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SKIN ART

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SKIN ART

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  1. SKIN ART • The term “Body Art” is actually a broad term used to describe any method of expression that alters the appearance of the human body. • This includes things like piercing, mutilation, body building, plastic surgery and other forms of “body sculpture”.

  2. SKIN ART • “Skin Art” is a facet of Body Art that refers to alteration of the skin in ways like tattoo, body painting and scarification.

  3. Otzi, The Tyrolean iceman, a 5300-year-old mummyhttp://anthropology.net/2009/07/21/otzi-icemans-tattoos-were-born-in-fire/ • Tattoo and body painting is one of the oldest art forms known to man.

  4. 2000 year old mummy from Asia • Tattooing appears on ancient mummies from all corners of the earth and as old as the oldest remains ever discovered.

  5. Tattoo History Continued… • Believed that the first known tattoo dates back to 4,000 B.C. (body of man, skin bears cross behind one knee and a series of lines above the kidneys) • Egyptian and Nubian mummies (practiced around 2000 B.C.) • Ancient Greeks used Tattooing for communication among spies • Ancient Romans used tattoos to mark criminals and slaves. (2500 year old Pazyryk mummies)

  6. Tattoo History Continued… • 1700 Japan - escalated the tattoo to an aesthetic art form. - At that time, only royalty were allowed to wear ornate clothing, so as a result of this the middle class adorned themselves with elaborate full body tattoos. • Ancient Japanese also marked criminals • 1st offense marked w/ line across forehead • 2nd was marked by adding an arch • 3rd marked by another line • Together the marks formed the Japanese character for “dog.”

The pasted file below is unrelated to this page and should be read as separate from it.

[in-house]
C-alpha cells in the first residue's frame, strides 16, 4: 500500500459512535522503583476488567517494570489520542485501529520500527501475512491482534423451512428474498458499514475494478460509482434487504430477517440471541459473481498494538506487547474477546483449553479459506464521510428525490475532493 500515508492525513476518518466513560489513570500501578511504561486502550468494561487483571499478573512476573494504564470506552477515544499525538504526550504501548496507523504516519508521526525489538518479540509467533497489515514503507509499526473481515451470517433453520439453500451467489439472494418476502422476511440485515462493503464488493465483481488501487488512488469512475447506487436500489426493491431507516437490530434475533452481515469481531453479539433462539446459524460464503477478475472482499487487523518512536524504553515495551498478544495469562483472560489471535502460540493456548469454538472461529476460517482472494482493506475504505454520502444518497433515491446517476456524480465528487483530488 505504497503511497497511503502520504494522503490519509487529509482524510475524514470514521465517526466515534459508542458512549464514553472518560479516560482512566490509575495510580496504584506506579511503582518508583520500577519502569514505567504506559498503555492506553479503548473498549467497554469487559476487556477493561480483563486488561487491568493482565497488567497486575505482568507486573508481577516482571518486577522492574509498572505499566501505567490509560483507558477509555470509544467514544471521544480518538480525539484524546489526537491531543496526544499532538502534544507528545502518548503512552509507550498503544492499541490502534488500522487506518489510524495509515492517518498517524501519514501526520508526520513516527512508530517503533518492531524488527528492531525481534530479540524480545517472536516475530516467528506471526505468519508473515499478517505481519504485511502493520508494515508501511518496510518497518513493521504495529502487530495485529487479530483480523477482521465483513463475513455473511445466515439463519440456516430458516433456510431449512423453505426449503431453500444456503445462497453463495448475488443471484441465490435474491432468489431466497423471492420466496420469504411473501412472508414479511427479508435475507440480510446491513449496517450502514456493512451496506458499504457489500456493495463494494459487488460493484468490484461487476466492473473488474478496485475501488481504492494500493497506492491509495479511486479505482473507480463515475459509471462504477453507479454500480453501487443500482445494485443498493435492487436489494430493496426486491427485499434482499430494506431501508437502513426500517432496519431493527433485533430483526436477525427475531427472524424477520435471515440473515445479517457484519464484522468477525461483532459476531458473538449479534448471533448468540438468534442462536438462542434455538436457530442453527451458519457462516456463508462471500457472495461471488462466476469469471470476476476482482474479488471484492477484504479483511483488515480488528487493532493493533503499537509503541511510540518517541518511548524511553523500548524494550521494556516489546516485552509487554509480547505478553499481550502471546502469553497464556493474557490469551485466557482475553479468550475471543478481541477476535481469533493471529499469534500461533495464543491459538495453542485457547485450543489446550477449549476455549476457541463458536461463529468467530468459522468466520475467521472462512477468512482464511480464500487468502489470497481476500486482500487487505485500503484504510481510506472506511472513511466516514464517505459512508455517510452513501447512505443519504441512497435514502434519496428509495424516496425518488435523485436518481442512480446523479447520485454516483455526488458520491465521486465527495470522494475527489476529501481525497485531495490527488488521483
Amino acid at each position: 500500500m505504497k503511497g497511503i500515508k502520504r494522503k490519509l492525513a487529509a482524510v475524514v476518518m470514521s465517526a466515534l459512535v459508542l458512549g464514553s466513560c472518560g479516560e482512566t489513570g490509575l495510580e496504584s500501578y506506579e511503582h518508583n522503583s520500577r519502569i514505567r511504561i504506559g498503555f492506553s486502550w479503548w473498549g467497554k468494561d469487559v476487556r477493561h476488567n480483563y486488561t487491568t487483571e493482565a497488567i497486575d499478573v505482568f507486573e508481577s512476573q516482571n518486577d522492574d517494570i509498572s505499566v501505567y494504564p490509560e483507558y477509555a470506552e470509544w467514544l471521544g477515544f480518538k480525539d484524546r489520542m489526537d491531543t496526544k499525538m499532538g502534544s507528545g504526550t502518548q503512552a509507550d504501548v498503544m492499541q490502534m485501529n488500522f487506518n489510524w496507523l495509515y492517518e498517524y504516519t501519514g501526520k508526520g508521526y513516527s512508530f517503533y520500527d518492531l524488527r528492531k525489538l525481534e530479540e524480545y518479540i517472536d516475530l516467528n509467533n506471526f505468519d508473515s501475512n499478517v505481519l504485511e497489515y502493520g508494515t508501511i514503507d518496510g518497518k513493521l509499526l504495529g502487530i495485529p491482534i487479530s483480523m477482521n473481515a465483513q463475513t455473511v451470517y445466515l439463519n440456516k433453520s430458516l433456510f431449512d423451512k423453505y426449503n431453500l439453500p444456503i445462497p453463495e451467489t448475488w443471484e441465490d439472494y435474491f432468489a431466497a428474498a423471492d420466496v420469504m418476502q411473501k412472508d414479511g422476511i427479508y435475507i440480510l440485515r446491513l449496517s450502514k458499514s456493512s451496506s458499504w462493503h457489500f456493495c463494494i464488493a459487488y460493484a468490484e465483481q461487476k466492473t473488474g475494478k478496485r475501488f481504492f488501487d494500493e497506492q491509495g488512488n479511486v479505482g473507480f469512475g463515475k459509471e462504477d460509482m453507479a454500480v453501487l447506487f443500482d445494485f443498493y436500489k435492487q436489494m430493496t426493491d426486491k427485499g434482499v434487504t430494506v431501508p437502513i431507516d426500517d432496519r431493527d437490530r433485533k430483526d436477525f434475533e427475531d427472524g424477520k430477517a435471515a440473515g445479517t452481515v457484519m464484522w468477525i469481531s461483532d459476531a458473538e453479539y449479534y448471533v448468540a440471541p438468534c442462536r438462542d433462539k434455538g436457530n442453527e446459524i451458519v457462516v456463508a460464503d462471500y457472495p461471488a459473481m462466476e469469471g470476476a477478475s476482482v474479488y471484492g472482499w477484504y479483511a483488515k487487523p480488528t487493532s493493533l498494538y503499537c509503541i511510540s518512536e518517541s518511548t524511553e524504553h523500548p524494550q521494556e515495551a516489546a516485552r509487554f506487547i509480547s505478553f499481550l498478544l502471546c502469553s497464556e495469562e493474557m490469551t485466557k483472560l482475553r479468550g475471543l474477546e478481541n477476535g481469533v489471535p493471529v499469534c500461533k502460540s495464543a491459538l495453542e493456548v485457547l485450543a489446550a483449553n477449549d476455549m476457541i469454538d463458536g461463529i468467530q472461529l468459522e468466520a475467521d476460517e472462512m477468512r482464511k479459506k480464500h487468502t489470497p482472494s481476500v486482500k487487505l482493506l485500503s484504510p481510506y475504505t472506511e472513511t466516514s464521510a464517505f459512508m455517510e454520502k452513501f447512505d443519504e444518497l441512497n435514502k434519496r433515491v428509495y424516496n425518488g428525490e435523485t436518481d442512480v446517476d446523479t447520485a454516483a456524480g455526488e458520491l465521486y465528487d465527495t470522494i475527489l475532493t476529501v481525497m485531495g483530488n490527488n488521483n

7. Modern tattoo (as we know it today) comes from the Pacific Islands.

  8. British sailors would return from places like New Zealand, Polynesia, Hawaii and Australia with native tattoo’s. The concept eventually moved from the military to the civilian population.

  9. The Maori of New Zealand were the most well known for their elaborate all over tattoo’s…(especially for the facial tattoo’s known as Moko).

  10. The word “tattoo” is actually a mis-pronunciation of the Polynesian wordTatau, which means “to pierce”.

  11. What purpose did tattoo serve? • In most primitive culture body markings served many purposes. 1 - Protection (both spiritual and physical). Act as guides or identification in the afterlife. 2 - Show status and/or group affiliation. Both positive and negative. 3 - Medicinal and healing purposes. As with Otzi peoples 4 - Mark achievements.

  12. Traditional division of the face for Moko patterns.

  13. Traditional Maori tattoo uses blue dye inserted under the skin.

  14. Tattoo however was not limited to the face (or only to men) but was used across the entire body.

  15. The people of Samoa tattooed the legs and buttocks heavily, due to the large surface area that could be covered. The traditional woman's tattoo is called a Malu, and is more open and airy than the male counterpart.

  16. The male version, the pe’a, is thicker, with less open space and more ink.The pe’a eventually covers the entire leg from lower back to foot.

  17. While some women did wear the traditional full Moko...

  18. ... most female tattoo was limited to the chin...

  19. ...or the forehead areas.

  20. The Inuit women in Alaska also practice chin tattooing.

  21. Traditional island tattoo is chiseled into the skin by using sharp instrument called a “comb”.

  22. multiple prong CombsCombs are dipped in ink and hammered with a stick so that they vibrate like a tuning fork. This forces the ink beneath the surface of the skin.

  23. The act of tattoo (in progress)

  24. Tattooing in the western world was brought to a halt in A.D. 787.Pope Hadrian banned the art form, …citing Leviticus 19:28 and 21:5 as well as Deuteronomy 14:1.